4. 4. 278 Computer Science & Information Technology (CS & IT) 3.1.1. Low-level Features • • • • Local energy of steerable pyramid filters [13] are used because they are physiologically conceivable and associated with visual attention. Pyramid sub-bands were computed in 4 orientations and 3 scales. Intensity, orientation and color contrast were considered as important features for saliency regions. 3 channels corresponding to these features were computed as described in the Itti and Koch [3] model. In addition to red, green and blue color channel values, and the probabilities of these channels, were also used. The probability of each color in a 3D color histogram was also a basic feature which was computed by the images filtered using median filter at 6 different scales. 3.1.2. Mid-level Features Humans inherently look at the horizon line because most of the objects are on the earth's surface. Gist feature [14] was used to detect the horizon line. 3.1.3. High-level Features Humans mostly looked at people and their faces as understood by the analysis of the database, the following high-level features were extracted: • • Viola Jones face detector [15], Felzenszwalb person and car detector [16]. 3.1.4. Central Priority Humans generally place the object of interest near the center of the image while taking pictures. For this reason, a feature which specifies the distance to the center for each pixel is used. 3.1.5. SIFT Keypoints For objects in a scene, the interesting points on the object can be extracted to provide a feature description of them. This description can be used to identify the object in a test image. The SIFT [17] method can be used to detect these interesting points in an image. In this paper, the keypoint localization step of the method is used. Low-contrast keypoints are discarded and locations of the more interesting keypoints, which can be attractive to the human eye, are used. One contribution of this paper is the using of the position of interest points on an image as a feature and increasing the classification rate. Other local features, like SURF and GLOH were also experimented with, but since SIFT had a better effect on the model, it was SIFT that we decided to go with. 3.2. Training Phase While training and testing the saliency model, machine learning methods described in Section 2.2 were used. Images in the database were divided up as 80% training and 20% testing. That means that 803 images were used for training and 201 for testing. 10 positively labeled pixels from the most 5% salient locations and 10 negatively labeled pixels from the least 30% salient locations were chosen from each image. Thus the examples are guaranteed to be both strongly positive and strongly negative. Any samples on the boundary between the two regions, and samples within 10 pixels of the image boundary were not selected. It is noted that selecting more than 10 samples as positive and negative did not increase the classification rate and contained redundant information.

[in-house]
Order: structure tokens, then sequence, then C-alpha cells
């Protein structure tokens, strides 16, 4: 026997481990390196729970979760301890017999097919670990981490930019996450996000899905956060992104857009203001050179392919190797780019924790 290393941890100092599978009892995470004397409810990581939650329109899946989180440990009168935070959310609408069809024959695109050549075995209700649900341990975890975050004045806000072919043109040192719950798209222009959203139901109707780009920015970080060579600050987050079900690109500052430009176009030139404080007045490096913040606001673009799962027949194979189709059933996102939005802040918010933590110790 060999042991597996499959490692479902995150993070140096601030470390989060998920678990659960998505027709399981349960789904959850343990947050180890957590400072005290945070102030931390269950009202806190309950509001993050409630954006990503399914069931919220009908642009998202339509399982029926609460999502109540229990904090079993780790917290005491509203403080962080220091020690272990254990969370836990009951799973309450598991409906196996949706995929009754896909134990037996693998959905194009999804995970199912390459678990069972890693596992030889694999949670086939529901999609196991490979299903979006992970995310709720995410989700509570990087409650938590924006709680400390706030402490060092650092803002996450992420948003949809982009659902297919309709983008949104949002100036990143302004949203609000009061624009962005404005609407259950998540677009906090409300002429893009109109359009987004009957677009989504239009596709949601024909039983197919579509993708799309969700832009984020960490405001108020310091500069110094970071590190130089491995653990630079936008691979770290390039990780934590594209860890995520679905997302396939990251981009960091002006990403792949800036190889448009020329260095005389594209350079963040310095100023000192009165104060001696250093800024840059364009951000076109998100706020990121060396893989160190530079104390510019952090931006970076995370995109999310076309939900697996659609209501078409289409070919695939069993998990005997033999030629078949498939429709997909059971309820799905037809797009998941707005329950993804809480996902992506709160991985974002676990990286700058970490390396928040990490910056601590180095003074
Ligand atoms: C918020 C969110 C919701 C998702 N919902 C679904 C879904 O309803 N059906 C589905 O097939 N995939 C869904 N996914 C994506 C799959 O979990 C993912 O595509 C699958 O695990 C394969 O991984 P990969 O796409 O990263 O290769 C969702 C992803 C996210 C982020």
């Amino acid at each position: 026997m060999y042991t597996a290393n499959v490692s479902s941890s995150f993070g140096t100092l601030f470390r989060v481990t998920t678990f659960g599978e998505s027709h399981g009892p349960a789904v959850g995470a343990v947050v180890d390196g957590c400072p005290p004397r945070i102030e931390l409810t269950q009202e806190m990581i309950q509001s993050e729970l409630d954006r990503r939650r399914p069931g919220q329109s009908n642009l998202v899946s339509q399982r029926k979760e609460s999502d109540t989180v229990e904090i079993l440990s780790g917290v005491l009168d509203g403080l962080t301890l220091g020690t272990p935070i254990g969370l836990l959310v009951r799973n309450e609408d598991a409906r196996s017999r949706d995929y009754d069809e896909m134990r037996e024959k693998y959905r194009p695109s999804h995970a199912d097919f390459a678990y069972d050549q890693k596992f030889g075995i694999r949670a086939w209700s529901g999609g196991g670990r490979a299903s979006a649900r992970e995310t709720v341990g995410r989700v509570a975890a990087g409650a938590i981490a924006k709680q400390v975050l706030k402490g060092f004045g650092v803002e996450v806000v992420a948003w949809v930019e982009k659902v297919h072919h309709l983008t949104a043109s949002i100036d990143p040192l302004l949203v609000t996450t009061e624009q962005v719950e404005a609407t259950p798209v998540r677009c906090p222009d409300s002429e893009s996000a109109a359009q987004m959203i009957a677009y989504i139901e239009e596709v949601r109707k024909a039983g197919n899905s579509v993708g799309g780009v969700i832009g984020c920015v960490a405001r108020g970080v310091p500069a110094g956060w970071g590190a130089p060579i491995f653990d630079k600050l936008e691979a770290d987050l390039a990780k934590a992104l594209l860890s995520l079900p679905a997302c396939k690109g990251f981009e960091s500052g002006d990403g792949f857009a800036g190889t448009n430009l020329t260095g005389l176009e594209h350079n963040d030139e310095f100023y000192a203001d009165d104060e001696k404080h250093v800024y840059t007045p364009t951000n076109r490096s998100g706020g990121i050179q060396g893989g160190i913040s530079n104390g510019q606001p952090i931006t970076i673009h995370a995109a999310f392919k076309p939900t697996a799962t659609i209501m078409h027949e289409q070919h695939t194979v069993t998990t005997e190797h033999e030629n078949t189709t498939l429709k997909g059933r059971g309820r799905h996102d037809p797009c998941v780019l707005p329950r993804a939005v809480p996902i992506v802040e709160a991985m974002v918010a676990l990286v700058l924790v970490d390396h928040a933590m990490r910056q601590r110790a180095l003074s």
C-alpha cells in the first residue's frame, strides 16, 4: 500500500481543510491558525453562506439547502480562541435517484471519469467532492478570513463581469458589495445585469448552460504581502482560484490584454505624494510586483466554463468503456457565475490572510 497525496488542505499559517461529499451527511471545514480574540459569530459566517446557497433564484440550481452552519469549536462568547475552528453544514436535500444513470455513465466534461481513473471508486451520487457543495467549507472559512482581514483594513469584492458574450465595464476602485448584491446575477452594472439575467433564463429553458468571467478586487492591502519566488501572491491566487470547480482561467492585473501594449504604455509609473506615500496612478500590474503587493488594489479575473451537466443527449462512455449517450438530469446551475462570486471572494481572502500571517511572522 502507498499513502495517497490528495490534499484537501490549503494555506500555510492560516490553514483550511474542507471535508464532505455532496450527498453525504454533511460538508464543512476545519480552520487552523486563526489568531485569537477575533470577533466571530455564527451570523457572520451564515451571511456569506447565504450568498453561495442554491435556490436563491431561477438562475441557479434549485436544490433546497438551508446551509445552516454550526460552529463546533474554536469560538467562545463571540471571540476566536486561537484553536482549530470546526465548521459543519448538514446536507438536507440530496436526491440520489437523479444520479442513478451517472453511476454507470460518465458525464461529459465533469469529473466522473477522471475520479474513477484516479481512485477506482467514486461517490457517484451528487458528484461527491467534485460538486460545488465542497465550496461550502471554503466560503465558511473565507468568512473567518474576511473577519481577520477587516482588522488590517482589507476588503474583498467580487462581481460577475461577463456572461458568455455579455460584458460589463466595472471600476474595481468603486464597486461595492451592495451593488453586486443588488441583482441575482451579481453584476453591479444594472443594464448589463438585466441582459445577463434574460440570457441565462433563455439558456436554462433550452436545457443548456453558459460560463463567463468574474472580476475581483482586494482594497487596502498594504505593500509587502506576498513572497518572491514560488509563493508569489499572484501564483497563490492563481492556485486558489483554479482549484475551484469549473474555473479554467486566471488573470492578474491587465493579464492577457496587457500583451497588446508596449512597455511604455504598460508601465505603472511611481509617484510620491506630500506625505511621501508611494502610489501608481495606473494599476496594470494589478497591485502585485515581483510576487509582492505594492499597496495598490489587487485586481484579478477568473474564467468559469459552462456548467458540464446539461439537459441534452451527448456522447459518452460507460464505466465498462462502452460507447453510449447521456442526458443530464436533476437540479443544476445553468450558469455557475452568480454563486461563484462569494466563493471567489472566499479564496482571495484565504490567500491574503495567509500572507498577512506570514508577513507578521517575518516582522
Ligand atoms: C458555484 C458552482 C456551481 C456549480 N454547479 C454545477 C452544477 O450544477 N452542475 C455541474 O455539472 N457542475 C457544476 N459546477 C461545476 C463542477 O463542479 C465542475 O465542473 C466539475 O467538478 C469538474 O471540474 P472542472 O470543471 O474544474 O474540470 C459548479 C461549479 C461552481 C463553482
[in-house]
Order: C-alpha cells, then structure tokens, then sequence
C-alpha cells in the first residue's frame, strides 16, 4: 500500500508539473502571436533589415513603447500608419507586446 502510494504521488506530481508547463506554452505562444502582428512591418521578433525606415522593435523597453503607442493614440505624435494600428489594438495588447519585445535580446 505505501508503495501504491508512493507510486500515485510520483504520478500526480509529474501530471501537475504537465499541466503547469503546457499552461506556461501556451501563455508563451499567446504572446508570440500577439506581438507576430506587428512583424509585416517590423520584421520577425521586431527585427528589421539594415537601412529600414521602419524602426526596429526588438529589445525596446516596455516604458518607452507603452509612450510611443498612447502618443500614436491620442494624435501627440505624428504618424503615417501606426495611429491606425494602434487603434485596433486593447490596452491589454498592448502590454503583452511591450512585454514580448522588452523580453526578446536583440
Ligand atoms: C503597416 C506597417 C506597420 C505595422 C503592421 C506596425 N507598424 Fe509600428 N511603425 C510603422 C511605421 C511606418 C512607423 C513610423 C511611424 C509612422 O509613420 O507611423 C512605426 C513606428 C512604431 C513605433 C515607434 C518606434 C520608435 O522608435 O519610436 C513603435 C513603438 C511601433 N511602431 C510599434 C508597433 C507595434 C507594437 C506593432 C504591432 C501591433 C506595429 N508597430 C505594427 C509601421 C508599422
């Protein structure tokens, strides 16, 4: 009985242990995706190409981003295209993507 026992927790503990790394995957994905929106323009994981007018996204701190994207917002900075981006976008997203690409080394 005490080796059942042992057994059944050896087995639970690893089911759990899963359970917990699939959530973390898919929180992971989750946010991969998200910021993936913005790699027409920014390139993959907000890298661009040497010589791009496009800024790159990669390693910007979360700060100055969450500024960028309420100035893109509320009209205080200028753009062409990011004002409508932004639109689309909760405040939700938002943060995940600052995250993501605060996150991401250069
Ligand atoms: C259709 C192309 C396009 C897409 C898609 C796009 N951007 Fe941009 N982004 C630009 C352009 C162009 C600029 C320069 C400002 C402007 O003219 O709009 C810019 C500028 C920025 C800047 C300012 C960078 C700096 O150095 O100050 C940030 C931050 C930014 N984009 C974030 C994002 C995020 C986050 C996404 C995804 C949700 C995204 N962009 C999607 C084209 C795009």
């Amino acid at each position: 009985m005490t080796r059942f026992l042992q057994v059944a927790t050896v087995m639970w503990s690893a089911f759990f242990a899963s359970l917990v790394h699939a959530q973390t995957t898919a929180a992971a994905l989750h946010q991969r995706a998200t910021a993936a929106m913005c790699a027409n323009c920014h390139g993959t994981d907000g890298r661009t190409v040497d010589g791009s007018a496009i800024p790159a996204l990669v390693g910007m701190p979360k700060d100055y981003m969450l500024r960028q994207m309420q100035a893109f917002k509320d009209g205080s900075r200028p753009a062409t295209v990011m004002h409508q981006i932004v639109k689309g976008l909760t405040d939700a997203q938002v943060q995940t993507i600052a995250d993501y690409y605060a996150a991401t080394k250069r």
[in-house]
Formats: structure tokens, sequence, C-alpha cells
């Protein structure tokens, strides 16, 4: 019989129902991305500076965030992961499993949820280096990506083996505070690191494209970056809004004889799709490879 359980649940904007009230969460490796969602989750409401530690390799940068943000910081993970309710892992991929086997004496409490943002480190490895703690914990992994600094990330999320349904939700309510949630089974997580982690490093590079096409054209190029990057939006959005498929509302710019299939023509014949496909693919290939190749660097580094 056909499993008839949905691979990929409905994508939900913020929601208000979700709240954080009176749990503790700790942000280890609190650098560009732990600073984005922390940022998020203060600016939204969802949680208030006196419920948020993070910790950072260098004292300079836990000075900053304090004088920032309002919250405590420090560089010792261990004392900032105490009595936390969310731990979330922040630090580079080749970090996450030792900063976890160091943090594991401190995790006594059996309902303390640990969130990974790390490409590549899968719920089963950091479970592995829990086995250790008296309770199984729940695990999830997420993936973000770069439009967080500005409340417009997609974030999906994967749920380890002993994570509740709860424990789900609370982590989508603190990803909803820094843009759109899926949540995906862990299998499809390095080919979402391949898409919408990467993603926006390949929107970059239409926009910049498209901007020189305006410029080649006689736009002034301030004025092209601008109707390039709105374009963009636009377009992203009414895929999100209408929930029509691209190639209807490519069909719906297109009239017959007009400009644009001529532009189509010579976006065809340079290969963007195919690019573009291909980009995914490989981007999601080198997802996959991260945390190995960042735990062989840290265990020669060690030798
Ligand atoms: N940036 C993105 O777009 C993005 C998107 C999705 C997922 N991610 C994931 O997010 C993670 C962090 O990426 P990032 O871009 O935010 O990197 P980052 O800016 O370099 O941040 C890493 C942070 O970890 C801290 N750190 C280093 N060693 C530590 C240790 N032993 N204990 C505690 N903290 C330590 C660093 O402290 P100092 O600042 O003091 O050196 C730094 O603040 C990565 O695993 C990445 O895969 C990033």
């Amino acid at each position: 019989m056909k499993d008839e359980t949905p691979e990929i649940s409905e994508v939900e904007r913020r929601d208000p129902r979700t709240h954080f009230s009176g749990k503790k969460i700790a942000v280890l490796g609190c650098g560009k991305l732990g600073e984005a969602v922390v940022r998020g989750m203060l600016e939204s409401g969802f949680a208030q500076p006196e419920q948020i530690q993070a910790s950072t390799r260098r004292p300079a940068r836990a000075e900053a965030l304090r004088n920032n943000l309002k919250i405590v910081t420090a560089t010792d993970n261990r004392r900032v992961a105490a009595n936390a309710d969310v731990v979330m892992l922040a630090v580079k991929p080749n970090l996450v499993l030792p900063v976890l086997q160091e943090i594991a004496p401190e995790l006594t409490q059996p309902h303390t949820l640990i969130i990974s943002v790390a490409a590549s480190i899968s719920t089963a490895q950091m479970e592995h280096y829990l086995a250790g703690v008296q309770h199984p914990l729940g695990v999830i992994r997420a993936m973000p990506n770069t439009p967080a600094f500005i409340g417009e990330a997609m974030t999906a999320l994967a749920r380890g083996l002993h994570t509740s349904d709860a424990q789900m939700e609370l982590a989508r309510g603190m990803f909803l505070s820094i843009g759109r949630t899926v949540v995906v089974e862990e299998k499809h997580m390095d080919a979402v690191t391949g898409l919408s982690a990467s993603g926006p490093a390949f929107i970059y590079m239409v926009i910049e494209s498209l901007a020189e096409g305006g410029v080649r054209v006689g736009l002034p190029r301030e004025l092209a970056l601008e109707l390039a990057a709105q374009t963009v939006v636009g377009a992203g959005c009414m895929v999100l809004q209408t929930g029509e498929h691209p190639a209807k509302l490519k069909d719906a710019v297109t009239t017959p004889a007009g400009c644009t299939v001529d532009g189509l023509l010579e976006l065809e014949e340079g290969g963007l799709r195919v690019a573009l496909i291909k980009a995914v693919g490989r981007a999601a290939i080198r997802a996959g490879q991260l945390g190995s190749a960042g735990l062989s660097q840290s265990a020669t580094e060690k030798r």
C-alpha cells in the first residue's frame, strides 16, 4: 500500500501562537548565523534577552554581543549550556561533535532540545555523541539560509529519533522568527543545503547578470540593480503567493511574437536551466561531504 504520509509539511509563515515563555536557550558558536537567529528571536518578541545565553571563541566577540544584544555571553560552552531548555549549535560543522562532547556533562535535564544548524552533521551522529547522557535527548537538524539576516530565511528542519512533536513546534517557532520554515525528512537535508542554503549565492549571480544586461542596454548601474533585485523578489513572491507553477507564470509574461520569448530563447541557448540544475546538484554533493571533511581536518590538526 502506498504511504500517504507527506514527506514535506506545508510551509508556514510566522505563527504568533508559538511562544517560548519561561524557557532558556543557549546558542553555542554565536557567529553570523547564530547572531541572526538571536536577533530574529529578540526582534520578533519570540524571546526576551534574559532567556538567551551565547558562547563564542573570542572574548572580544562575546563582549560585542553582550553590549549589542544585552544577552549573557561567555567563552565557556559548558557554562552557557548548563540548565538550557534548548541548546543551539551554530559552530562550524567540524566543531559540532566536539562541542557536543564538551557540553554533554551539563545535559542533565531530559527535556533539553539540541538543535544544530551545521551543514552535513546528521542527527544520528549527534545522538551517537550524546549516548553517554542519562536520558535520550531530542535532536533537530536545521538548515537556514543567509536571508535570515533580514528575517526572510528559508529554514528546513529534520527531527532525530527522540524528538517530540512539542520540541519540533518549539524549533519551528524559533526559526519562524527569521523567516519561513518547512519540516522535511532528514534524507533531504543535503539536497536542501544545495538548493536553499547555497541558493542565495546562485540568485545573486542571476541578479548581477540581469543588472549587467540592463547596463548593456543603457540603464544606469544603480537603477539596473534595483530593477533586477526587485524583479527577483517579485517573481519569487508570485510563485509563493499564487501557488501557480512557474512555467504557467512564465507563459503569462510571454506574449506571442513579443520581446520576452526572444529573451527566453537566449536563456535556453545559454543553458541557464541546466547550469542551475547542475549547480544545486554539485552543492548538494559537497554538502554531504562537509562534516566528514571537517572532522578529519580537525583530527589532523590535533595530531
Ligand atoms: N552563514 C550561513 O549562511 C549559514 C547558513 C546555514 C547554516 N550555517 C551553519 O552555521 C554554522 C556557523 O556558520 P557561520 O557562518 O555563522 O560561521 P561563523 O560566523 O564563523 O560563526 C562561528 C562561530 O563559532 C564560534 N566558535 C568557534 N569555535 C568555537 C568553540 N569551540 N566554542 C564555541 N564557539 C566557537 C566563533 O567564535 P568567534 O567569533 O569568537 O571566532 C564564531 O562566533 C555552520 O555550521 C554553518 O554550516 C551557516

5. 5. Computer Science & Information Technology (CS & IT) 279 The dataset used to train the model consisted of 16,040 samples; the test dataset consisted of 4,020 samples. Every sample (point) has 34 continuous attribute and labeled as positive or negative. Obtained data was given as an input to the described learning methods for training and a more accurate model will be discussed. Details of the parameters used in the classifier training are explained below: • In the model that uses SVM, all data were normalized and radial basis function (1) is used for kernel function (other kernels produce results similar to radial). γ value is assigned to 0.8. Cost of misclassification didn't affect the result, so c is assigned to 8. ଶ ݇൫‫ݔ‬௜ , ‫ݔ‬௝ ൯ = ݁‫ ݌ݔ‬ቀ−ߛฮ‫ݔ‬௜ − ‫ݔ‬௝ ฮ ቁ • • • • (1) In the model that uses C4.5 decision tree, for spanning variables, the minimum number of objects (instances) in leaves m = 2 and pruning confidence level (cf) is assigned to 25%. The number of nearest neighbors (k) used in classification is 9 for the kNN method and it was observed that the value does not affect the result. In this model all attributes are normalized and Euclidean distance is used as a distance metric. In the NaiveBayes method, we used relative frequency as a prior in probability estimation. Size of LOESS window is 0.5 and LOESS sample points are set to 100. Adaboost method is used with SVM to improve the result obtained. Boosting with 10 SVM classifier is applied and weighted combination of weak learners is obtained. 3.3. Comparison of Learning Methods In this section classification performance of machine learning methods will be discussed. While sampling, a 5-fold cross validation is used and how the specified model accurately worked in practice is shown. Table 1. Evaluation results of the methods using same features Method SVM [1] 0,8825 C4.5 0,8410 0,8413 0,8407 kNN 0,8583 0,8407 NaiveBayes 0,8168 0,8209 0,8821 0,8818 AdaBoost Sens Results (same features) Spec AUC 0,8778 0,9597 CA 0,8801 Prec 0,8786 Recall 0,8825 0,8730 0,8409 0,8413 0,8759 0,949 0,8695 0,8407 0,8129 0,9029 0,8147 0,8209 0,8825 0,8818 0,8823 0,8818 Table 2. Evaluation results of the methods using same features and SIFT Method CA Sens Results (same features+SIFT) Spec AUC Prec Recall SVM 0.9065 0.9089 0.9091 0.9884 0.9091 0.9089 C4.5 0.8610 0.8656 0.8611 0.8971 0.8649 0.8659 kNN 0.8820 0.8629 0.9059 0.9791 0.8991 0.8665 NaiveBayes 0.8423 0.8405 0.8327 0.9282 0.8355 0.8482 AdaBoost 0.9085 0.9072 0.9089 0.9099 0.9087 0.9055